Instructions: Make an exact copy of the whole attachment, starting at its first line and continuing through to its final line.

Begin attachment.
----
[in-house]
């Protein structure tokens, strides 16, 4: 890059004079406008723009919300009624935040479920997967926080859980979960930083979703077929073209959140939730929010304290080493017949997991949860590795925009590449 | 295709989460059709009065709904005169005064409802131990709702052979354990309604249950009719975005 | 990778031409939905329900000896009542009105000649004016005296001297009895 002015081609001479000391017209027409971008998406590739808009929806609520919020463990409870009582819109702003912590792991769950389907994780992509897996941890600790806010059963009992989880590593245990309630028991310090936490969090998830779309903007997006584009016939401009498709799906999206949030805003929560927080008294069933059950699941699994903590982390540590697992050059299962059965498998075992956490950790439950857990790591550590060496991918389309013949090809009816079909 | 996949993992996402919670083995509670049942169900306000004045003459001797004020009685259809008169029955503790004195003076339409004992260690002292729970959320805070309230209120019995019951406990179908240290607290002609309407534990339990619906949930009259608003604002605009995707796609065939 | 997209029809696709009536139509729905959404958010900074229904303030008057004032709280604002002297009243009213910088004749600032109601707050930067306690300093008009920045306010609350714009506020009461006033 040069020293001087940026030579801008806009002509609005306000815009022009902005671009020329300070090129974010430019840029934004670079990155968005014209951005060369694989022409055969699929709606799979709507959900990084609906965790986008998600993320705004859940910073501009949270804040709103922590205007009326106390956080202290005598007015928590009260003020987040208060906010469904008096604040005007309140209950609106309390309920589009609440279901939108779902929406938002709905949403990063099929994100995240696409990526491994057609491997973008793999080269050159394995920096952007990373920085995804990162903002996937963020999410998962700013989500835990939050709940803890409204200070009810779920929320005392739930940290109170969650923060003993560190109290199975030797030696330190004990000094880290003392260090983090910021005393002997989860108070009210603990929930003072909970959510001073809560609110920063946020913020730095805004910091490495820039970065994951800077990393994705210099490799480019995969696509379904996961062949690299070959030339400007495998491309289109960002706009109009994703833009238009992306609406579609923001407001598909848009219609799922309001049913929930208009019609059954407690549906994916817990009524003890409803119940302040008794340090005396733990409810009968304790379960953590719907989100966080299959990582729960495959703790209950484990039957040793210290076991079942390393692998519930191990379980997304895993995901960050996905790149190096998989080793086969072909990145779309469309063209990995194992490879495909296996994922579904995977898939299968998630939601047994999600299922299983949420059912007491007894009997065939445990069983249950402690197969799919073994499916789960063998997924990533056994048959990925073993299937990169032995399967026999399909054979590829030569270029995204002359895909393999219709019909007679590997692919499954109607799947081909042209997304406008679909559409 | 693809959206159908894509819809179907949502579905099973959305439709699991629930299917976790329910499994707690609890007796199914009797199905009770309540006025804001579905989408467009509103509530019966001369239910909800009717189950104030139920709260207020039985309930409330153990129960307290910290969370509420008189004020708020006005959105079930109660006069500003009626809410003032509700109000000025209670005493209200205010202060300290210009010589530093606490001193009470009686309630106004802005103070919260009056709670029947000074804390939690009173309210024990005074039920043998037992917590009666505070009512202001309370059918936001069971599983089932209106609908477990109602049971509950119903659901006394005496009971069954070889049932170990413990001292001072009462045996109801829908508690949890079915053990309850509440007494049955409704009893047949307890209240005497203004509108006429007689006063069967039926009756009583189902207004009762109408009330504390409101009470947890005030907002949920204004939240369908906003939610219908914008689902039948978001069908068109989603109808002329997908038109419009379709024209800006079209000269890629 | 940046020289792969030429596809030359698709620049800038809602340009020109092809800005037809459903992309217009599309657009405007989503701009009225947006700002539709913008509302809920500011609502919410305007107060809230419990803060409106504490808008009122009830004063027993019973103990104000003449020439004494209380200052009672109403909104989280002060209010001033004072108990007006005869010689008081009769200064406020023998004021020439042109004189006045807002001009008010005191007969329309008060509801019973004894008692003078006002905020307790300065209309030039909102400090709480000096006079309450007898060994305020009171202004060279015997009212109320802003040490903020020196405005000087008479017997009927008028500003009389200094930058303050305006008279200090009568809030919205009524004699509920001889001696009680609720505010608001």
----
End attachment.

[in-house]
């Protein structure tokens, strides 16, 4: 890059004079406008723009919300009624935040479920997967926080859980979960930083979703077929073209959140939730929010304290080493017949997991949860590795925009590449 | 295709989460059709009065709904005169005064409802131990709702052979354990309604249950009719975005 | 990778031409939905329900000896009542009105000649004016005296001297009895 002015081609001479000391017209027409971008998406590739808009929806609520919020463990409870009582819109702003912590792991769950389907994780992509897996941890600790806010059963009992989880590593245990309630028991310090936490969090998830779309903007997006584009016939401009498709799906999206949030805003929560927080008294069933059950699941699994903590982390540590697992050059299962059965498998075992956490950790439950857990790591550590060496991918389309013949090809009816079909 | 996949993992996402919670083995509670049942169900306000004045003459001797004020009685259809008169029955503790004195003076339409004992260690002292729970959320805070309230209120019995019951406990179908240290607290002609309407534990339990619906949930009259608003604002605009995707796609065939 | 997209029809696709009536139509729905959404958010900074229904303030008057004032709280604002002297009243009213910088004749600032109601707050930067306690300093008009920045306010609350714009506020009461006033 040069020293001087940026030579801008806009002509609005306000815009022009902005671009020329300070090129974010430019840029934004670079990155968005014209951005060369694989022409055969699929709606799979709507959900990084609906965790986008998600993320705004859940910073501009949270804040709103922590205007009326106390956080202290005598007015928590009260003020987040208060906010469904008096604040005007309140209950609106309390309920589009609440279901939108779902929406938002709905949403990063099929994100995240696409990526491994057609491997973008793999080269050159394995920096952007990373920085995804990162903002996937963020999410998962700013989500835990939050709940803890409204200070009810779920929320005392739930940290109170969650923060003993560190109290199975030797030696330190004990000094880290003392260090983090910021005393002997989860108070009210603990929930003072909970959510001073809560609110920063946020913020730095805004910091490495820039970065994951800077990393994705210099490799480019995969696509379904996961062949690299070959030339400007495998491309289109960002706009109009994703833009238009992306609406579609923001407001598909848009219609799922309001049913929930208009019609059954407690549906994916817990009524003890409803119940302040008794340090005396733990409810009968304790379960953590719907989100966080299959990582729960495959703790209950484990039957040793210290076991079942390393692998519930191990379980997304895993995901960050996905790149190096998989080793086969072909990145779309469309063209990995194992490879495909296996994922579904995977898939299968998630939601047994999600299922299983949420059912007491007894009997065939445990069983249950402690197969799919073994499916789960063998997924990533056994048959990925073993299937990169032995399967026999399909054979590829030569270029995204002359895909393999219709019909007679590997692919499954109607799947081909042209997304406008679909559409 | 693809959206159908894509819809179907949502579905099973959305439709699991629930299917976790329910499994707690609890007796199914009797199905009770309540006025804001579905989408467009509103509530019966001369239910909800009717189950104030139920709260207020039985309930409330153990129960307290910290969370509420008189004020708020006005959105079930109660006069500003009626809410003032509700109000000025209670005493209200205010202060300290210009010589530093606490001193009470009686309630106004802005103070919260009056709670029947000074804390939690009173309210024990005074039920043998037992917590009666505070009512202001309370059918936001069971599983089932209106609908477990109602049971509950119903659901006394005496009971069954070889049932170990413990001292001072009462045996109801829908508690949890079915053990309850509440007494049955409704009893047949307890209240005497203004509108006429007689006063069967039926009756009583189902207004009762109408009330504390409101009470947890005030907002949920204004939240369908906003939610219908914008689902039948978001069908068109989603109808002329997908038109419009379709024209800006079209000269890629 | 940046020289792969030429596809030359698709620049800038809602340009020109092809800005037809459903992309217009599309657009405007989503701009009225947006700002539709913008509302809920500011609502919410305007107060809230419990803060409106504490808008009122009830004063027993019973103990104000003449020439004494209380200052009672109403909104989280002060209010001033004072108990007006005869010689008081009769200064406020023998004021020439042109004189006045807002001009008010005191007969329309008060509801019973004894008692003078006002905020307790300065209309030039909102400090709480000096006079309450007898060994305020009171202004060279015997009212109320802003040490903020020196405005000087008479017997009927008028500003009389200094930058303050305006008279200090009568809030919205009524004699509920001889001696009680609720505010608001």